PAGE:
And then lastly, the sixth qualification, “self-controlled,” literally “restrained.”  He's a man who has control of his life. And I want to speak to this issue for a moment. I hear all the time people say, "Look, we need to have a lot of accountability.  You need accountability.” We hear about some pastor who fell into sin and we say, "Well, he didn't have any accountability.  Well, he needed to have accountability. If he had accountability, he'd be all right."  Let me tell you something, folks.  There's a place for spiritual accountability. There's no question we need friends and partners and co-laborers in the ministry to rub up against us and to help us to walk before the Lord as we should.  But I want you to know something, if a man cannot control his life in righteousness and holiness when he's absolutely all alone and by himself, he doesn't belong in a pastorate.  If he is the kind of person that has to have a committee walking around hanging on to his clothes, he doesn't belong in the pastorate.  If the man is controlled from the outside, he is unqualified if he's not controlled on the inside.

You can't follow me around 24 hours a day.  If I'm so fragile as your pastor that I have to have people looking over my shoulder 24 hours a day, then I shouldn't be your pastor; because if there isn't a commitment to godliness on the inside that holds in check my life, it is fruitless for you to control me from the outside and expect me to minister to you as if I was controlled from the inside.  I hear that all the time, "Well, you know, if he only had accountability and the problem was he didn't have any accountability."  I don't, I don't see it that way.  I understand there's a place for accountability, but I also know that if a man wants to sin, he can find the time and place to do it.  And if it isn't in his heart to be holy, I don't care what you do on the outside of that man, it isn't going to keep him from failing.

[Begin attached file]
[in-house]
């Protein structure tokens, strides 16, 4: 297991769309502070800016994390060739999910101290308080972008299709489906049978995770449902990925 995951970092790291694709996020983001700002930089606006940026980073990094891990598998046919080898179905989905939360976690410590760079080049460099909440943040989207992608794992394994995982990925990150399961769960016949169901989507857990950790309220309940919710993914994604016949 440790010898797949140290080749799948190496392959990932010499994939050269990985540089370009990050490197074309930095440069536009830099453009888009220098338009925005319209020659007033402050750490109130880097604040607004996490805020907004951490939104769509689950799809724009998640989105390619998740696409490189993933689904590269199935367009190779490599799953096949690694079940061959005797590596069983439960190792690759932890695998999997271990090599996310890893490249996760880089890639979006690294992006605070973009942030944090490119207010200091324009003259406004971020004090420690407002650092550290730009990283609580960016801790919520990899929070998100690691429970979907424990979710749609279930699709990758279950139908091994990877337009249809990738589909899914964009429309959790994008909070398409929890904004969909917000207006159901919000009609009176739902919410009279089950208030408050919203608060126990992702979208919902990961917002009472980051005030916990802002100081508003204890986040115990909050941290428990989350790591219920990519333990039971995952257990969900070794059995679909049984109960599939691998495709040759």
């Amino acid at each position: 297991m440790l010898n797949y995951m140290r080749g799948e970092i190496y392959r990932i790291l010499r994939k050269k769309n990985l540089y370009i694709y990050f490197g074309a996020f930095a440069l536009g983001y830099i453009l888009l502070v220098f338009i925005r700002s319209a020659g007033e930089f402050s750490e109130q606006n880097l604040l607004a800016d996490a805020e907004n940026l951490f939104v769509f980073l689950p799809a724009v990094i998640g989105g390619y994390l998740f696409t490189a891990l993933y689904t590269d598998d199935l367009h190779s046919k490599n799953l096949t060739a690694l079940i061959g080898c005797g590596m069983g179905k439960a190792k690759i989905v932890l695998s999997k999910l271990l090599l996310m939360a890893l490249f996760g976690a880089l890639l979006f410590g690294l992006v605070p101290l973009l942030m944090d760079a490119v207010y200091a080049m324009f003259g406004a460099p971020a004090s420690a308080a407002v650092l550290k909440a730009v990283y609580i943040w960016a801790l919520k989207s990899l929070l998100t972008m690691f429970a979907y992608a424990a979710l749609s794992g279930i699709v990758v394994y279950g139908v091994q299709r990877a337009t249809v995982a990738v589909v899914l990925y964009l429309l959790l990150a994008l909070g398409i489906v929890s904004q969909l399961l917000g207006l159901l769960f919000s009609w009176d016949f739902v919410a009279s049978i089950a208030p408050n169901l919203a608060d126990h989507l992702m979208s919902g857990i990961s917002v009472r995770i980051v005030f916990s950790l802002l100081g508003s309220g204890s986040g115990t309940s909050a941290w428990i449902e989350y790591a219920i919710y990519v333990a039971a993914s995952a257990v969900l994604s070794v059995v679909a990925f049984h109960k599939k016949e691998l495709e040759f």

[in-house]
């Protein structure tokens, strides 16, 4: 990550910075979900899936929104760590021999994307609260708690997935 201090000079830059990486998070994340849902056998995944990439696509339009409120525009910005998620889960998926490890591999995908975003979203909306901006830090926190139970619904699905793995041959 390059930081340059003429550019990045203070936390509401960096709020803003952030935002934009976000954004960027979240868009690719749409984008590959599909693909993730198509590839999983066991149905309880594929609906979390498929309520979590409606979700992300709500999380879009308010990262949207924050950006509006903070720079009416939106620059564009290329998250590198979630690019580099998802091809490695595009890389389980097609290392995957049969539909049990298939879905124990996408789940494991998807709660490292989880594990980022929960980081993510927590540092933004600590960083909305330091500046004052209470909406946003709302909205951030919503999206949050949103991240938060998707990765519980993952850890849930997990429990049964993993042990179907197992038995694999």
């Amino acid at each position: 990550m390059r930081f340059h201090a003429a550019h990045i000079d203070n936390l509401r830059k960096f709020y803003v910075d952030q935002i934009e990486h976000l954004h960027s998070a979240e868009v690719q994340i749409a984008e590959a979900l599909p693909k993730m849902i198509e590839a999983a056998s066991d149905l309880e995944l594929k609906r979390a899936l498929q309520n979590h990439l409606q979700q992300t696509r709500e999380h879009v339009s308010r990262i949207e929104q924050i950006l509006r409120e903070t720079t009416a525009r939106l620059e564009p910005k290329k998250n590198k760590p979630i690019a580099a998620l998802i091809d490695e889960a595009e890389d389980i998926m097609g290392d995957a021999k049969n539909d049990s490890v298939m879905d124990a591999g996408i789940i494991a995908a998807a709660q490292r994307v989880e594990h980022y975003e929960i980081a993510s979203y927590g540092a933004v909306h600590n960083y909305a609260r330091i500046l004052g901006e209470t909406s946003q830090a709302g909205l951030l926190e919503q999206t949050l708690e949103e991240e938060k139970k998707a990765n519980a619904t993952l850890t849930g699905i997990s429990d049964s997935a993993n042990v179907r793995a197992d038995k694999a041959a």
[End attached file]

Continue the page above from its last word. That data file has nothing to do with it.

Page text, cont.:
The character of a pastor comes from the inside.  He is “self-controlled,” egkrats, he has control of his life.  He does not need to be policed.  You can send him all by himself to the farthest corner of the world and he'll walk with God in the integrity of his heart, if nobody knows who he is, because that's the kind of man he is.  He has the grace of God in his life to the degree that he is mature and he can apply it in dealing with the temptations of life.  The general character for one who is a pastor, as you can see, is very, very demanding – very, very demanding.

And when men in the pastorate and the ministry do sin, serious consequences fall.  First Timothy 5:20, "Those who continue in sin rebuke in the presence of all so that the rest also may be fearful of sinning."  Public rebuke to an elder who sins, a pastor who sins, is fitting.

Now you say, "Well the standards are so high for his general character, why is this so?"  Here's the answer.  Because that's how God wants you to live.  Did you know that?  God wants you to be “not self-willed, not quick-tempered, not involved with wine, not pugnacious, not fond of sordid gain.” He wants you to be “hospitable, love what is good, sensible, just, devout and self- controlled,” and that's why He wants your leaders to be that because how are you going to get to that point if you don't have somebody to follow?  It isn't that these people are to be different than everybody else; they are to be what everybody else is to be.  That's what leadership is all about.  Luke 6:40, "And when a man is fully discipled, he will be like his teacher."  The standard is high because God wants his flock to be holy, even as He is holy.